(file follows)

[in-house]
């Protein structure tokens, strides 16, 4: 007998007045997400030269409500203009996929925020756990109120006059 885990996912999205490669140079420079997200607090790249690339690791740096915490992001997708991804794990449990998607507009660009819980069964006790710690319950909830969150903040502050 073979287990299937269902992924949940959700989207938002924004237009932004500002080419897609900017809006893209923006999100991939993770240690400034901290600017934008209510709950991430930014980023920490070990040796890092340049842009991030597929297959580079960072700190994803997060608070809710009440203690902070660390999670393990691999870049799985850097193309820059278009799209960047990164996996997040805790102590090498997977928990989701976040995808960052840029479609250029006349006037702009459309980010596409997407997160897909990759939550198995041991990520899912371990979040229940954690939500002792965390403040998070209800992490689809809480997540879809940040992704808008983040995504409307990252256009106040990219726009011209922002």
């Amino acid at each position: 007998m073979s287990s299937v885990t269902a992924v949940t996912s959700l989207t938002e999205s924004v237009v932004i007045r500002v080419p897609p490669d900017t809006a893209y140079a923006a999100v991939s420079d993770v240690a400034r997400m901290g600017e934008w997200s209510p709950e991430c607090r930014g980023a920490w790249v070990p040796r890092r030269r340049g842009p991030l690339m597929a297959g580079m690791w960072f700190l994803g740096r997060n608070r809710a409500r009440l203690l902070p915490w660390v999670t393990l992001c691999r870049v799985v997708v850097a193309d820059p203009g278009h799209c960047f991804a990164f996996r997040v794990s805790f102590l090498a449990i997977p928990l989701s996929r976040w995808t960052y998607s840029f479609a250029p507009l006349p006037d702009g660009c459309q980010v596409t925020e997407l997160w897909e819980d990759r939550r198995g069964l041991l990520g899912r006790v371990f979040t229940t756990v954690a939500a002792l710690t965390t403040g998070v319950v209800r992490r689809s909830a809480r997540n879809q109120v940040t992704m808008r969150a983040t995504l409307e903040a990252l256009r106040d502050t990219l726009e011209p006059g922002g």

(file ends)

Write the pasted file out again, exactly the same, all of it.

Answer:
[in-house]
């Protein structure tokens, strides 16, 4: 007998007045997400030269409500203009996929925020756990109120006059 885990996912999205490669140079420079997200607090790249690339690791740096915490992001997708991804794990449990998607507009660009819980069964006790710690319950909830969150903040502050 073979287990299937269902992924949940959700989207938002924004237009932004500002080419897609900017809006893209923006999100991939993770240690400034901290600017934008209510709950991430930014980023920490070990040796890092340049842009991030597929297959580079960072700190994803997060608070809710009440203690902070660390999670393990691999870049799985850097193309820059278009799209960047990164996996997040805790102590090498997977928990989701976040995808960052840029479609250029006349006037702009459309980010596409997407997160897909990759939550198995041991990520899912371990979040229940954690939500002792965390403040998070209800992490689809809480997540879809940040992704808008983040995504409307990252256009106040990219726009011209922002």
């Amino acid at each position: 007998m073979s287990s299937v885990t269902a992924v949940t996912s959700l989207t938002e999205s924004v237009v932004i007045r500002v080419p897609p490669d900017t809006a893209y140079a923006a999100v991939s420079d993770v240690a400034r997400m901290g600017e934008w997200s209510p709950e991430c607090r930014g980023a920490w790249v070990p040796r890092r030269r340049g842009p991030l690339m597929a297959g580079m690791w960072f700190l994803g740096r997060n608070r809710a409500r009440l203690l902070p915490w660390v999670t393990l992001c691999r870049v799985v997708v850097a193309d820059p203009g278009h799209c960047f991804a990164f996996r997040v794990s805790f102590l090498a449990i997977p928990l989701s996929r976040w995808t960052y998607s840029f479609a250029p507009l006349p006037d702009g660009c459309q980010v596409t925020e997407l997160w897909e819980d990759r939550r198995g069964l041991l990520g899912r006790v371990f979040t229940t756990v954690a939500a002792l710690t965390t403040g998070v319950v209800r992490r689809s909830a809480r997540n879809q109120v940040t992704m808008r969150a983040t995504l409307e903040a990252l256009r106040d502050t990219l726009e011209p006059g922002g």